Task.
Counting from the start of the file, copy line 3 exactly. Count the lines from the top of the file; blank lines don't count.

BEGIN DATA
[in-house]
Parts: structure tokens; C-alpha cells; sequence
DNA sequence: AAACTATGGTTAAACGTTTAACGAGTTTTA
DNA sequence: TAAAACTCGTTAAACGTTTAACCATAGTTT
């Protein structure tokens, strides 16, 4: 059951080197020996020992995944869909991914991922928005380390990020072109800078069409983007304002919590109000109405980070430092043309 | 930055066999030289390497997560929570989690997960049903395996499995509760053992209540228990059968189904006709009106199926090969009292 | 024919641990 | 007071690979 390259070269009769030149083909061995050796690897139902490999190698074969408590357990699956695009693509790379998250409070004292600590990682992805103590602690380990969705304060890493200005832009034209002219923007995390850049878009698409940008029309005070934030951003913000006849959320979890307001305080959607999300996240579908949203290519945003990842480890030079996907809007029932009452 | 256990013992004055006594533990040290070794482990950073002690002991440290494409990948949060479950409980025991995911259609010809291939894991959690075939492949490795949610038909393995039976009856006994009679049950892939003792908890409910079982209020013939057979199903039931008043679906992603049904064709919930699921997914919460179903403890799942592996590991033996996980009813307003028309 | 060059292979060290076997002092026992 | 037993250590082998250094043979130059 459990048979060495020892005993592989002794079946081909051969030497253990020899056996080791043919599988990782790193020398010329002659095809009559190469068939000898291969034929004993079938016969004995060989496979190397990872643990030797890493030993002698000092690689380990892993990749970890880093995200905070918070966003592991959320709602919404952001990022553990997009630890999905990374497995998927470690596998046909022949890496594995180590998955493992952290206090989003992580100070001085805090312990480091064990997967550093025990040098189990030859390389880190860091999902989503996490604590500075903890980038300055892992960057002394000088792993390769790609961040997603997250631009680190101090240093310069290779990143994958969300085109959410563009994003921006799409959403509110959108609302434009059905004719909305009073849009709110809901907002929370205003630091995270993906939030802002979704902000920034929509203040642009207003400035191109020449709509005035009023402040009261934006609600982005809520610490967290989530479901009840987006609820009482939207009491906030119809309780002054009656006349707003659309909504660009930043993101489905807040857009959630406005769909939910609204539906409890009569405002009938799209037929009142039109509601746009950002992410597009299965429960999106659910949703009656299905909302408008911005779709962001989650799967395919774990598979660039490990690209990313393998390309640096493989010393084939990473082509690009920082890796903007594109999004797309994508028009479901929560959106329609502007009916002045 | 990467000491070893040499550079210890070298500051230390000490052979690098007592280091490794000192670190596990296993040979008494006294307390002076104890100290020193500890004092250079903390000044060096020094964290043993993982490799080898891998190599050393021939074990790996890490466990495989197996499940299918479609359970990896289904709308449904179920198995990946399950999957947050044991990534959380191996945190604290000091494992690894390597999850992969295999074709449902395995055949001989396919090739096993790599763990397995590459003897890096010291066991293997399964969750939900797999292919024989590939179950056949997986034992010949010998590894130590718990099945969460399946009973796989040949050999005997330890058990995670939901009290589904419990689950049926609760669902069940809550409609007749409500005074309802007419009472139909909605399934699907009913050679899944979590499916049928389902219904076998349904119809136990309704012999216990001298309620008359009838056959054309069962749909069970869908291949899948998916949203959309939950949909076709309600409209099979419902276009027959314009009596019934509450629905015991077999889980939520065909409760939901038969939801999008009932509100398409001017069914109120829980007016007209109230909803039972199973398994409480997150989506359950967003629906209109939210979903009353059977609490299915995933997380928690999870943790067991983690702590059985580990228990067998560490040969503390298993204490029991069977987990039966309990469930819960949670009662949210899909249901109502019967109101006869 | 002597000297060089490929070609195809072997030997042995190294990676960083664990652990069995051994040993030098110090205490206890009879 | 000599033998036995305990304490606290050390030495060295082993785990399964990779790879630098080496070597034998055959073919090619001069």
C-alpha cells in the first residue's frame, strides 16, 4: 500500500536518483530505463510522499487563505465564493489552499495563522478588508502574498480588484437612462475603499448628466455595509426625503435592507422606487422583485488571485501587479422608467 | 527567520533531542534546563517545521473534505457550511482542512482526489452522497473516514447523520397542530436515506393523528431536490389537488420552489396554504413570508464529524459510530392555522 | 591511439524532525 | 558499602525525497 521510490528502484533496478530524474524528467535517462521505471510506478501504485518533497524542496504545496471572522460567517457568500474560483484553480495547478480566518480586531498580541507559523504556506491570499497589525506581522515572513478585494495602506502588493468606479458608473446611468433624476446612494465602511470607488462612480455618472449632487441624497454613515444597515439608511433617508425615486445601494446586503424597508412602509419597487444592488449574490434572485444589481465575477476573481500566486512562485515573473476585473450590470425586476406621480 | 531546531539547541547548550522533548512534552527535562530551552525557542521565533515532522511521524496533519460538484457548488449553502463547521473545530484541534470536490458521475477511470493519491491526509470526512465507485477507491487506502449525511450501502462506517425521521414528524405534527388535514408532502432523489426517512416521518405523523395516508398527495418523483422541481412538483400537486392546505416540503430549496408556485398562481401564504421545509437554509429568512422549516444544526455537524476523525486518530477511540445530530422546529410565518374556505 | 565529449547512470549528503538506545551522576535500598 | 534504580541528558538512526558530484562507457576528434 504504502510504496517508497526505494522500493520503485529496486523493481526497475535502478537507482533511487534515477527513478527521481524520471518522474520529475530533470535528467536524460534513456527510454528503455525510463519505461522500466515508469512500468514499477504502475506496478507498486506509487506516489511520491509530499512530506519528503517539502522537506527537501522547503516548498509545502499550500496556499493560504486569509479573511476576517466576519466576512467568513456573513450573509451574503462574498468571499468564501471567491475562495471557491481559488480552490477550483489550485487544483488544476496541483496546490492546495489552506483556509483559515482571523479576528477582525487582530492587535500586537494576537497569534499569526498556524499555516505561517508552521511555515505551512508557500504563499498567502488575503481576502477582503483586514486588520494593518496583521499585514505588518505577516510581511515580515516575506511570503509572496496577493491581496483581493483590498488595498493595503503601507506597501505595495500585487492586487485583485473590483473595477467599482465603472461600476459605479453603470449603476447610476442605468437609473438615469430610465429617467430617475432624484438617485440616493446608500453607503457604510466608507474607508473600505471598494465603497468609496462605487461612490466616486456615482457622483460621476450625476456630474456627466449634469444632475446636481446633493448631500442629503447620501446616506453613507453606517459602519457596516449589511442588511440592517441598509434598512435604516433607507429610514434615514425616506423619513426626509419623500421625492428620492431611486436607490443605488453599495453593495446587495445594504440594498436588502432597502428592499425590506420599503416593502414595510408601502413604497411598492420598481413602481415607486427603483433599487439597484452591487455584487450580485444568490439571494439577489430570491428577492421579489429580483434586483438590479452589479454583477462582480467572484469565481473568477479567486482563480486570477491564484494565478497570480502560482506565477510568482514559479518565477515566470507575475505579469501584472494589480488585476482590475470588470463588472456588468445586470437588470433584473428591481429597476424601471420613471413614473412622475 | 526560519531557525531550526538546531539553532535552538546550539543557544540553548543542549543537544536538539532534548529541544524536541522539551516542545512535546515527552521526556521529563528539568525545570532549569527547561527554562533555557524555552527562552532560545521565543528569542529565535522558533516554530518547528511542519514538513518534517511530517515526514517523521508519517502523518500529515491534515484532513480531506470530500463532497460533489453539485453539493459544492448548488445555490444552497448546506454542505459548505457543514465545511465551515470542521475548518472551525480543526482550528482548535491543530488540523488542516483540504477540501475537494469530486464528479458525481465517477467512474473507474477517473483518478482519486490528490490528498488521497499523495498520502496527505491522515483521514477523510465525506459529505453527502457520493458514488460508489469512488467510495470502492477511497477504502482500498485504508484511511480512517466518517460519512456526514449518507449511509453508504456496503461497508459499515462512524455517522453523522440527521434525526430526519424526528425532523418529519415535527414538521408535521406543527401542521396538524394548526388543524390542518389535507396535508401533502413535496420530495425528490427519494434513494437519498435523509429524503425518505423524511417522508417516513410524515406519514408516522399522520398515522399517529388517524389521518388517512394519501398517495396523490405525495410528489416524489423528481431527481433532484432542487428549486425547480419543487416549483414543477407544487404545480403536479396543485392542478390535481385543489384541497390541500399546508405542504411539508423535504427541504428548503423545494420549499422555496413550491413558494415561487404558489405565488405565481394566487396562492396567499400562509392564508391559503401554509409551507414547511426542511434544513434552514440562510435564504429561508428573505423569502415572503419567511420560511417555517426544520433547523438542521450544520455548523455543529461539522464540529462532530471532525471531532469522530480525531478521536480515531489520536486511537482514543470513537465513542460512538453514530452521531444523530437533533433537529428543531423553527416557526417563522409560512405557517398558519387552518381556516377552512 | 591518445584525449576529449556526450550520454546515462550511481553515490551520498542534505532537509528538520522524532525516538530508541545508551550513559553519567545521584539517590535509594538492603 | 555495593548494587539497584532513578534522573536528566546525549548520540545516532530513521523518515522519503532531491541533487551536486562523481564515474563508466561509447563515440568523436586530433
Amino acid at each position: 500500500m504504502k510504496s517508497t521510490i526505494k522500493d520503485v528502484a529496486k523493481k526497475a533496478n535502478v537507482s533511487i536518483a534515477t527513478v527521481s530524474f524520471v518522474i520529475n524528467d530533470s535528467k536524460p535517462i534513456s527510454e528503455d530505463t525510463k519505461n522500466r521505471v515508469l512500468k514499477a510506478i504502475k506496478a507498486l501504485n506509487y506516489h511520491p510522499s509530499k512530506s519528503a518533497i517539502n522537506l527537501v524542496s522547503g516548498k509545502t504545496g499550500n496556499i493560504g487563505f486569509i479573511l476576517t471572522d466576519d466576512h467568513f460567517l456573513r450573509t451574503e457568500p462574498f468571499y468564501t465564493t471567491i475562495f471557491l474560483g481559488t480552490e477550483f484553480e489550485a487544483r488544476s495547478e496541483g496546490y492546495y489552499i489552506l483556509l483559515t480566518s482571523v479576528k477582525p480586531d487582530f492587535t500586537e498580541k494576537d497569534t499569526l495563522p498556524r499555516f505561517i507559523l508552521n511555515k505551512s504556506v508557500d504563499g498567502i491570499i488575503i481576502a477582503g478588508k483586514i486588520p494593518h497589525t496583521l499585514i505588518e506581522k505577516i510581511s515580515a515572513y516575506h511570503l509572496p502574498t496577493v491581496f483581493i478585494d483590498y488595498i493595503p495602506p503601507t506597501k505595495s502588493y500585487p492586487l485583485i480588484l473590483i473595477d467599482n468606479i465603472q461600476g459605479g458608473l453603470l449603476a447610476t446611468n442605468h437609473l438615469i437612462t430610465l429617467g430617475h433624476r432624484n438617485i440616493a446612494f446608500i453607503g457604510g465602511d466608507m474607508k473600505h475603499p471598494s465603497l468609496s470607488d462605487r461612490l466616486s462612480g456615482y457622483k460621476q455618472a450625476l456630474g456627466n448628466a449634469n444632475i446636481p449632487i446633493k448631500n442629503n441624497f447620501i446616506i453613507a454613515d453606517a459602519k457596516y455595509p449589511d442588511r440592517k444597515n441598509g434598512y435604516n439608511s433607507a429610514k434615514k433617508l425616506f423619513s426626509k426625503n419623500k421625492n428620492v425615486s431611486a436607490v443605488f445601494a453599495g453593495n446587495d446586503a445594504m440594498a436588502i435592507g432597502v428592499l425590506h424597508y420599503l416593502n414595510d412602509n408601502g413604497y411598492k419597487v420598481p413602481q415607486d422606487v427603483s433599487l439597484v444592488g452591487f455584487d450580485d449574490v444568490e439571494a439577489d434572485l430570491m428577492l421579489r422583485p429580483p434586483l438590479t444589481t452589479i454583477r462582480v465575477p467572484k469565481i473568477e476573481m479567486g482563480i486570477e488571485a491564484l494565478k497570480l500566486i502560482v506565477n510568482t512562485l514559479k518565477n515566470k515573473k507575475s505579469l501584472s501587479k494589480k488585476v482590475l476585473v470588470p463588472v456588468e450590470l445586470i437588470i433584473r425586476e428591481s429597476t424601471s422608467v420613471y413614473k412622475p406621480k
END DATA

DNA sequence: AAACTATGGTTAAACGTTTAACGAGTTTTA